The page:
An inside look at Lokai founder Steven Izen ’13
For millennials today, the Lokai bracelet stands in a league of its own: one could make the case that it’s the best conversation starter among today’s twenty-somethings; an accessory that’s small enough to fit around your wrist but relevant enough in popular culture that, if it’s not being worn by a celebrity on Snapchat, it’s likely donating part of its profits back to a charity that champions social responsibility.
Celebrities aren’t shy to show off their Lokai bracelet on social media and in everyday life.Check out past Instagram posts by the Kardashian Klan. Or look closely next time you see Justin Bieber walking the red carpet. The Lokai bracelet even got its own close-up during Superbowl XLIX: watch as 49ers cornerback Richard Sherman goes in for the handshake with Patriots quarterback Tom Brady, moments after the final play of the game. What does it say that a football star like Richard Sherman chooses to wear any sort of optional accessory while on the field? For Lokai to get some screen time on the biggest stage in sports, when the whole world is watching: it’s the sort of product placement that money can’t buy.
Not bad for a Cornell student who started his company during his senior year, following a heartbreaking personal loss for the future founder. Developing the concept on Cornell’s campus in Ithaca, alumnus Steven Izen ’13, conceived his brainchild on the heels of tremendous heartbreak at the loss of his grandfather to Alzheimer’s disease. Out of a moment of deep loss, the Lokai bracelet was born. When he wasn’t studying during his senior year, Izen worked around the clock to develop his product, taking full advantage of everything related to entrepreneurship at Cornell. One he committed to making his company succeed at all costs, he rolled up his sleeves and went to work. Five years later, customers and celebrities can’t help but do the same.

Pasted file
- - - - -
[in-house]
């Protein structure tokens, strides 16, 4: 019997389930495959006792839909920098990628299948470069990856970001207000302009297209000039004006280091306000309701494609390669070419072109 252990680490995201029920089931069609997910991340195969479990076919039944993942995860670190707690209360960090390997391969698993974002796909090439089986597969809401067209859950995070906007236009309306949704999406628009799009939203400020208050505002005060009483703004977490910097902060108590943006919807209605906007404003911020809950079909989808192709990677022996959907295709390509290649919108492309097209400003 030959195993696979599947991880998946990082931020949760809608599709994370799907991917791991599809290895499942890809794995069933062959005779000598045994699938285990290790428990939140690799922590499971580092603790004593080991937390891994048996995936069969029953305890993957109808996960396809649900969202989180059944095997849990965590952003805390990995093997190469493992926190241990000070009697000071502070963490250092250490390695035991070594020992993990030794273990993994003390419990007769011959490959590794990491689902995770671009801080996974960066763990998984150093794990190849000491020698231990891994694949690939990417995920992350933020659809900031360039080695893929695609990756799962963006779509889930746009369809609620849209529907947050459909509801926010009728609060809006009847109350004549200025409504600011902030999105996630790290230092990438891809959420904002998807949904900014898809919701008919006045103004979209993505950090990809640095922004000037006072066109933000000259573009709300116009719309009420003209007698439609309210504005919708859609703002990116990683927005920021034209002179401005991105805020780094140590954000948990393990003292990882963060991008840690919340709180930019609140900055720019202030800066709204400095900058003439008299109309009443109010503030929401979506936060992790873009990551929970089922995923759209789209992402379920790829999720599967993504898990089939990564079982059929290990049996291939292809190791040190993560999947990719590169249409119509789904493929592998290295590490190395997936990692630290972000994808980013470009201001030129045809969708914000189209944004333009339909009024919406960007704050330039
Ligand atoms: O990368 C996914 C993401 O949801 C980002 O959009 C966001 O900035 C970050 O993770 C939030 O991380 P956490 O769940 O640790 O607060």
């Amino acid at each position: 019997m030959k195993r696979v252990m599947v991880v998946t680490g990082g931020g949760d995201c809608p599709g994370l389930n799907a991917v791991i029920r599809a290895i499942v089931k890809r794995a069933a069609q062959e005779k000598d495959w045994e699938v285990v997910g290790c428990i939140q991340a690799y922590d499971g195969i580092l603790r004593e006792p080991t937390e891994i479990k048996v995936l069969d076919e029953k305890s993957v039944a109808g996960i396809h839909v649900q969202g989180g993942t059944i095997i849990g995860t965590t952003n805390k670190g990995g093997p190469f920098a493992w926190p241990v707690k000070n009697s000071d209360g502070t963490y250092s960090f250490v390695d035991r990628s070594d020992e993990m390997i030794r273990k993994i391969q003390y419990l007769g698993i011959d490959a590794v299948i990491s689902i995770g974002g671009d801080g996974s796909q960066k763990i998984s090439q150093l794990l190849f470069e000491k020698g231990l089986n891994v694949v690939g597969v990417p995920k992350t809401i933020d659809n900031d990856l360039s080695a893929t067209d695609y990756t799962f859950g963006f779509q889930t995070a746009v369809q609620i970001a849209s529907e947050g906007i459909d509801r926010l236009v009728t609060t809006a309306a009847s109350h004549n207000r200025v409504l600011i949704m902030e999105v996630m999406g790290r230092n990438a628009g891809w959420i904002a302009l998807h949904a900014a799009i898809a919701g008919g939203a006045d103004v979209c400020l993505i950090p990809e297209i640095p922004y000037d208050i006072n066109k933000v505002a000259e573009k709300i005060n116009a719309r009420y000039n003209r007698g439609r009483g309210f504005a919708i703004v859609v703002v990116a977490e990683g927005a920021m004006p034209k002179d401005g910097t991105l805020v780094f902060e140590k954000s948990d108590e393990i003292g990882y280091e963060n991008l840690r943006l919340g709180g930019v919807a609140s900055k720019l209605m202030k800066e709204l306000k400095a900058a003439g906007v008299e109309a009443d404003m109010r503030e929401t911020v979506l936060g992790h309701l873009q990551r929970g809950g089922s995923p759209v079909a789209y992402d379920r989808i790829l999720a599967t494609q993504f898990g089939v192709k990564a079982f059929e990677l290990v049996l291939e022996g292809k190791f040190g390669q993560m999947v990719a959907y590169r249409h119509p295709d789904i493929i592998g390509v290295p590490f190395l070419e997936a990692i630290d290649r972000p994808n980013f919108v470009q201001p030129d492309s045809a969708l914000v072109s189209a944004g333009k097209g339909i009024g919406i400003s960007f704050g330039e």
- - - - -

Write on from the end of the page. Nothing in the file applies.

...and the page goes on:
The bracelet is made up of clear, stretchable silicon beads that separate a single white bead and a single black bead at opposite ends of the bracelet. The black bead contains mud harvested from the Dead Sea, while the white bead contains water sourced from Mount Everest’s base camp—the former being the highest point on planet earth, and the latter being the lowest point.
The design encapsulates the spirit of Lokai’s famous motto: “Sometimes you’re on top of the world. Stay humble. Sometimes you’ve hit a low. Stay hopeful.” Last year, Steven Izen saw his name among Forbes’ 30 Under 30 in Retail and Ecommerce. It’s no secret that this Cornelian has made his own meteoritic rise right out of college, but what’s refreshing about this startup is that the company has remained humble and true to its roots, a prime example of brand-building and the importance of authenticity. One good case in point: despite the massive growth of Lokai, the company has stayed true to its early commitment, in which they pledge to donate 10 percent of their profits to charitable partners. One-tenth of the profits has been a bigger number every year since launch; nonetheless, remaining steadfast has done a world of good for important causes that many millennials support. The results speak for themselves. Lokai has given more than $8 million to charitable organizations.
How can you tell whether or not someone truly bleeds Big Red? Check to see if they have an even bigger heart (a black and white-beaded bracelet doesn’t hurt, either).
Learn more about Steven and Lokai by reading his interview with Aileen Chang from Entrepreneurship@Dyson.